Fascinated by the recent stabbing of a boy from one of the local towerblocks, Harrison, inspired by TV shows like CSI, innocently sets about investigating the murder. In doing so, he unwittingly jeopardizes the safety of both himself and his family. Throughout the book, Harrison’s worldview is unfailingly optimistic and somewhat romanticized, and as such, he remains blissfully oblivious to the dangers that lurk all around. The reader, on the other hand, is painfully aware of the pitfalls he faces, and feels immense frustration that we cannot warn him of them.
Another of the novel’s successes is its convincing characterizations. Through Harri, the reader is introduced to an intriguing cast of characters, from the relatively harmless petty thief, Terry Takeaway and his pit-bull Asbo, to the ominous gang-members X-Fire (pronounced Crossfire) and Killa. This realistic portrayal of a cross-section of inner-city life adds a great degree of authenticity to the story. The one character that didn’t quite work was the pigeon – befriended by Harrison and cast in the role of his guardian angel, the paragraphs narrated by Pigeon seemed oddly out of place. The reader was left confused as to the pigeon’s relevance to the story until the very end.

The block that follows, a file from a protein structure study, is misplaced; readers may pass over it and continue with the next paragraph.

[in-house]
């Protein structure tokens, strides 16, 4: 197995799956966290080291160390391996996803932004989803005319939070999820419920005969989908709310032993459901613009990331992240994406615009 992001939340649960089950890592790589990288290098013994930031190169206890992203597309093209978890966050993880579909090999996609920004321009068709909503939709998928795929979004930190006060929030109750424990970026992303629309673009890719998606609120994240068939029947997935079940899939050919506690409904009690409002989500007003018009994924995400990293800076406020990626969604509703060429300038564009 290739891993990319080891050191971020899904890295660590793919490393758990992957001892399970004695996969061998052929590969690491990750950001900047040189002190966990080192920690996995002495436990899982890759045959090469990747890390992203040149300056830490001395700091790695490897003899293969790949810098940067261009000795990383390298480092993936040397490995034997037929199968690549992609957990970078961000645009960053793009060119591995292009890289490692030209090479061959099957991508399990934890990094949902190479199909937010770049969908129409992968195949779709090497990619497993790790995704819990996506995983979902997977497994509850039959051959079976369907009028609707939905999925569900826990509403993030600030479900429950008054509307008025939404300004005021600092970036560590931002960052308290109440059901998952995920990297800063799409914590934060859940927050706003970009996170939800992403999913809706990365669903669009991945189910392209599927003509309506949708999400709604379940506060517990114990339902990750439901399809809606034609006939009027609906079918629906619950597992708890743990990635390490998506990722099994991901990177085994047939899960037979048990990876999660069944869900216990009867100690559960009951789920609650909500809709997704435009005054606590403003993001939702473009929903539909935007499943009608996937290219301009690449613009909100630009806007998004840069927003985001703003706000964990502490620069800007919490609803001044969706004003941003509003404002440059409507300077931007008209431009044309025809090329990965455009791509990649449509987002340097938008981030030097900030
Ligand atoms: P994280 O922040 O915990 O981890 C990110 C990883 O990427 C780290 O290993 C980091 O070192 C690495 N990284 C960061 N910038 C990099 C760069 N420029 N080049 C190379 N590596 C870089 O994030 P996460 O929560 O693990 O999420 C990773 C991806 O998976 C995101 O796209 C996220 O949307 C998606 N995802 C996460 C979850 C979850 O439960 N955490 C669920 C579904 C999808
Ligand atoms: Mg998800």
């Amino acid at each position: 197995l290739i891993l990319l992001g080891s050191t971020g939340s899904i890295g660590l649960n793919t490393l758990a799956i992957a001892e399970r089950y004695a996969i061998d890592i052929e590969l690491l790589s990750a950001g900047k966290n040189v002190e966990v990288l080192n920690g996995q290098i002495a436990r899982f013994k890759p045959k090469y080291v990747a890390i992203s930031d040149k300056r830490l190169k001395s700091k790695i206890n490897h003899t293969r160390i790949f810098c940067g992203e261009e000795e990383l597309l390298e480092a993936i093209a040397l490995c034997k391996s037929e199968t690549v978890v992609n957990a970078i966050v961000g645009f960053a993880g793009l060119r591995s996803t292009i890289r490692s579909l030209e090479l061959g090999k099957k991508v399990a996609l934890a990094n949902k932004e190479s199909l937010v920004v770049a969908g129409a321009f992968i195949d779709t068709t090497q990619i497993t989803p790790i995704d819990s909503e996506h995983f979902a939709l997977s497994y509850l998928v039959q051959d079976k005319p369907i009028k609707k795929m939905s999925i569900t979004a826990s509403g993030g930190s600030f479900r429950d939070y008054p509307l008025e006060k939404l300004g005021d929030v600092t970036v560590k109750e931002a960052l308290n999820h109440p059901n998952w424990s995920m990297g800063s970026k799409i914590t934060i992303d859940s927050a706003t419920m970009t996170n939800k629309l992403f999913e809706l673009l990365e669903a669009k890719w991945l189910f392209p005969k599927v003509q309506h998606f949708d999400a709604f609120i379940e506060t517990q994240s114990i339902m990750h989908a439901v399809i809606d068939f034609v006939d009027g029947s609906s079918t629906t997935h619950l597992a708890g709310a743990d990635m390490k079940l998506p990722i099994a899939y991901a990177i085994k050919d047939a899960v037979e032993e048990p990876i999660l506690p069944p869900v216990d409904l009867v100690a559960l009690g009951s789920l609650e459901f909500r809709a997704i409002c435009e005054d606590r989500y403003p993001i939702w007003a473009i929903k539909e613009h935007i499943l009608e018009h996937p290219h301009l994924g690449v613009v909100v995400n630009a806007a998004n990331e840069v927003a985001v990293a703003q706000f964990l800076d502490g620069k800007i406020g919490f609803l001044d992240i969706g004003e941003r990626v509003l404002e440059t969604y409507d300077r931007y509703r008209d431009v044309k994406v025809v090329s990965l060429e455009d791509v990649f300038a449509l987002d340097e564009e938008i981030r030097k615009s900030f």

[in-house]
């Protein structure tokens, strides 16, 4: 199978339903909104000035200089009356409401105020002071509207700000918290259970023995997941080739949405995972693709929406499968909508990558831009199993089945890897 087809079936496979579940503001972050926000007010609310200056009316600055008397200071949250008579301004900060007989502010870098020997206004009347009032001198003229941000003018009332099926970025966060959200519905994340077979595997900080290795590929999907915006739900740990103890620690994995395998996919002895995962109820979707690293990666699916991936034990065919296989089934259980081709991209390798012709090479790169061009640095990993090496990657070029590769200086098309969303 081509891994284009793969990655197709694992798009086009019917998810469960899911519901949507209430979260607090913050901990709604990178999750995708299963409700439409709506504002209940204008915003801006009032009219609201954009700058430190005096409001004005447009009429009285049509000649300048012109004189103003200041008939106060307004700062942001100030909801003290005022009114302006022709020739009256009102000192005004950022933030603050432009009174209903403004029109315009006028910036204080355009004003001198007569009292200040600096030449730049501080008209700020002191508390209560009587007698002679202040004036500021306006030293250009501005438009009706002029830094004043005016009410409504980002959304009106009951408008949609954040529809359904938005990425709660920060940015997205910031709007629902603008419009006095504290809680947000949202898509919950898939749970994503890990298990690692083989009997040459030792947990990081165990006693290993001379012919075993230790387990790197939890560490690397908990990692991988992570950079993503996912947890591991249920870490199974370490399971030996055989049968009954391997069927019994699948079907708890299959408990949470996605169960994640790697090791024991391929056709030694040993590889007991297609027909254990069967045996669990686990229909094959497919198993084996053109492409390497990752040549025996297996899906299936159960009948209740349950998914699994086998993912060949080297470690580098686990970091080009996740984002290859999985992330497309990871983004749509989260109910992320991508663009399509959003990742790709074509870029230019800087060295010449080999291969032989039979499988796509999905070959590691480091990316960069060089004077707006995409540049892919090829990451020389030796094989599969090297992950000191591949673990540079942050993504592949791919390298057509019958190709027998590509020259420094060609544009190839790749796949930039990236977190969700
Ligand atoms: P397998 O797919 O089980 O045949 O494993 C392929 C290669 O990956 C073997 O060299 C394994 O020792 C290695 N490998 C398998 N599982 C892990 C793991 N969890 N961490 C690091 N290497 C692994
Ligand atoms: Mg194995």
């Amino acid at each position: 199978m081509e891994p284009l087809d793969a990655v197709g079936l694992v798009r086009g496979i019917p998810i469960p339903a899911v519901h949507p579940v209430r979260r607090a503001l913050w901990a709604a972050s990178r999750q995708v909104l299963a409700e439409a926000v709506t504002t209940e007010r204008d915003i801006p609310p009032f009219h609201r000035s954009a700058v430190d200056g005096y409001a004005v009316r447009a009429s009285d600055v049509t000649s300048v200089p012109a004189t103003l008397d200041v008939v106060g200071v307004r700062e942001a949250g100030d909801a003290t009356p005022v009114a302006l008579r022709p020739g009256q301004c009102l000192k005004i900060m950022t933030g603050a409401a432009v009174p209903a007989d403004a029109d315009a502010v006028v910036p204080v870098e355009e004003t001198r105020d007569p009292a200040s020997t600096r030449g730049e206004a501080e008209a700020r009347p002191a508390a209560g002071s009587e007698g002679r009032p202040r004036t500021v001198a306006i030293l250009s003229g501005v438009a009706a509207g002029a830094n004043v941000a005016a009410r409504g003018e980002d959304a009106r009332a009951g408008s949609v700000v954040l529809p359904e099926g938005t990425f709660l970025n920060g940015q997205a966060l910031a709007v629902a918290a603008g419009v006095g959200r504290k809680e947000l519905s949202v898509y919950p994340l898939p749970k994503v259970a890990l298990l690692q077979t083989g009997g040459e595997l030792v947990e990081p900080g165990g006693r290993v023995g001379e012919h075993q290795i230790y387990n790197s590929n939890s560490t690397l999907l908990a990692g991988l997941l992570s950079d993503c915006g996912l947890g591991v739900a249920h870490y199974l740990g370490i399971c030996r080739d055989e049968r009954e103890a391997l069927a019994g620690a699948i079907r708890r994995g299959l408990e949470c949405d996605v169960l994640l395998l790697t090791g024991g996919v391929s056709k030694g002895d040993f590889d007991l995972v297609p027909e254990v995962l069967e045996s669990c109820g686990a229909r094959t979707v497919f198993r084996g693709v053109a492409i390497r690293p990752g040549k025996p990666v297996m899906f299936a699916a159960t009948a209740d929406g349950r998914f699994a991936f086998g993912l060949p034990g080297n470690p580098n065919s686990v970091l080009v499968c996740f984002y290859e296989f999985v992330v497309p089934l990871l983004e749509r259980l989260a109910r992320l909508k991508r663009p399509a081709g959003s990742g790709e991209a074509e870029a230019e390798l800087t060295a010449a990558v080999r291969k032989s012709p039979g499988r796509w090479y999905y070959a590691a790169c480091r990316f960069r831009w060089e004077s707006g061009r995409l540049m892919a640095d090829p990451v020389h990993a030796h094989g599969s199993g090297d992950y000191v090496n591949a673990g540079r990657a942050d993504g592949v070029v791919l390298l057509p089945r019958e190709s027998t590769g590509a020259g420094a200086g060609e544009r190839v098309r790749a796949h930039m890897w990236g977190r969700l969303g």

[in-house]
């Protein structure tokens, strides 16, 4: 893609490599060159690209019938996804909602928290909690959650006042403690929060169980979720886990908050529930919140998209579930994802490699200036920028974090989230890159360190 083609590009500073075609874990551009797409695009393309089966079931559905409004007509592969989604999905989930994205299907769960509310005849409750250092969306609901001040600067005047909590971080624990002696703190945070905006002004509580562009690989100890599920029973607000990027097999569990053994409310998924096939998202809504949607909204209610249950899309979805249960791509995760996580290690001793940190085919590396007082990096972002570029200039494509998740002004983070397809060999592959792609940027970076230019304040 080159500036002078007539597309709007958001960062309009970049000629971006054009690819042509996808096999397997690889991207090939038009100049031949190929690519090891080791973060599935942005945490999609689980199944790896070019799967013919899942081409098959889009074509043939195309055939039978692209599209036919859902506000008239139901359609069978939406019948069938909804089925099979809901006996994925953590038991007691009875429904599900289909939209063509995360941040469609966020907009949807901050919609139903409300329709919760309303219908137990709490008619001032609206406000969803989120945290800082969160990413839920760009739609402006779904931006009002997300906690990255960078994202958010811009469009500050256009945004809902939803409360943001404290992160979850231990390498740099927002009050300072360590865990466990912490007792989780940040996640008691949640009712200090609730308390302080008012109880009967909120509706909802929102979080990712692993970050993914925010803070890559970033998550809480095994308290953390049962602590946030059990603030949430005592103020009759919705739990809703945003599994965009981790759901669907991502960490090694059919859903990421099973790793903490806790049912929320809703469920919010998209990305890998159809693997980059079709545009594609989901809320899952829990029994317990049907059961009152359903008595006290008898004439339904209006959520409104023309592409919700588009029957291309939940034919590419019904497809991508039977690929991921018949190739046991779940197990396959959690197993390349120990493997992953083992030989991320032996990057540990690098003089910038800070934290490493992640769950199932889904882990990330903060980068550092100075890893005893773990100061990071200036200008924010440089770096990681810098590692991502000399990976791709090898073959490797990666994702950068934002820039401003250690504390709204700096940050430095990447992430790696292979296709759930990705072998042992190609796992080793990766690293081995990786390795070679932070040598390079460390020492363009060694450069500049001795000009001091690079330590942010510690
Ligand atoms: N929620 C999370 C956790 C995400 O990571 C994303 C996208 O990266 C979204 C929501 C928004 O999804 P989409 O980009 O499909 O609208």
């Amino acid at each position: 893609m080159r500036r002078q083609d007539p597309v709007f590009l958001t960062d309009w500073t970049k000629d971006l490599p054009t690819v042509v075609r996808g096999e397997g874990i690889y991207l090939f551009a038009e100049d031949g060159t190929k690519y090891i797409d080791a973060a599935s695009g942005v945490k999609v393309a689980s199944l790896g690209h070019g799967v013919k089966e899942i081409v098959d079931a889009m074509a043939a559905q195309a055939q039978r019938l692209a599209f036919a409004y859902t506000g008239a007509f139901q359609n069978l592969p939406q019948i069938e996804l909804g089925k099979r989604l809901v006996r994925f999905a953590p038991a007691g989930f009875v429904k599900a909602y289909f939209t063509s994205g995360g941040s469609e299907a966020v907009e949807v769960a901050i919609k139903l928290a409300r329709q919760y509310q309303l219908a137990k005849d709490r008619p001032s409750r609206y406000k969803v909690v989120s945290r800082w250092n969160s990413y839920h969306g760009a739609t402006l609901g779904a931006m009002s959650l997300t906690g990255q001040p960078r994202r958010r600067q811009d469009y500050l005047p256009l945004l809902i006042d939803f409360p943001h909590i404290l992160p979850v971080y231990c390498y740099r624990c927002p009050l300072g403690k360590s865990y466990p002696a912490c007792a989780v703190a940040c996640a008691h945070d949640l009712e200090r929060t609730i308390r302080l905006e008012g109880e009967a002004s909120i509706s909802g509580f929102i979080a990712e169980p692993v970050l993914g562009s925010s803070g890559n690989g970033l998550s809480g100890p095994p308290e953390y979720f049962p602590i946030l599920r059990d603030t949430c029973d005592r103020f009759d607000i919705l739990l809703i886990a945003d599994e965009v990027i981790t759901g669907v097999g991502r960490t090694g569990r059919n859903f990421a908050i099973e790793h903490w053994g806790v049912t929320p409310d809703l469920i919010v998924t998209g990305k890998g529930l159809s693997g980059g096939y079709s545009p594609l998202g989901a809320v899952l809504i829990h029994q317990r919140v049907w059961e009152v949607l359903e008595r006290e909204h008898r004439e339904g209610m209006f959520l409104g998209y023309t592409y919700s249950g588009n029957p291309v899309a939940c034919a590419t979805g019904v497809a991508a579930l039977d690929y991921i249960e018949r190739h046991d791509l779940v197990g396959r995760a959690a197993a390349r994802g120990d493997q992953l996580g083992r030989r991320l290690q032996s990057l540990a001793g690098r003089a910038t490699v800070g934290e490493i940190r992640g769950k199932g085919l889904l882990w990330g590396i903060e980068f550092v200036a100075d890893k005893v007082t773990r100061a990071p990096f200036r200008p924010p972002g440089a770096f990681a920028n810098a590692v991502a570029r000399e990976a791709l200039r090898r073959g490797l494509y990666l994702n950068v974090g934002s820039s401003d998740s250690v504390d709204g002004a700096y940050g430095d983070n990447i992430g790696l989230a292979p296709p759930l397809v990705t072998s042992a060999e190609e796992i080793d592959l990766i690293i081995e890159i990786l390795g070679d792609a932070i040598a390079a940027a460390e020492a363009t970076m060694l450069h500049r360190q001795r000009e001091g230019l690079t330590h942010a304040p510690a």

Initially, the dialogue was baffling - a combination of Ghanaian English mixed with the grating and sometimes nonsensical slang favoured by London’s tough inner-city teenagers was more than a little bewildering. (Asweh, he was just a confusionist, innit!) Fortunately, any perplexity soon dissipated once the reader got to grips with the vernacular.
4 / 5
Pigeon English is published by Bloomsbury.
With thanks to The Omnivore (http://www.theomnivore.co.uk)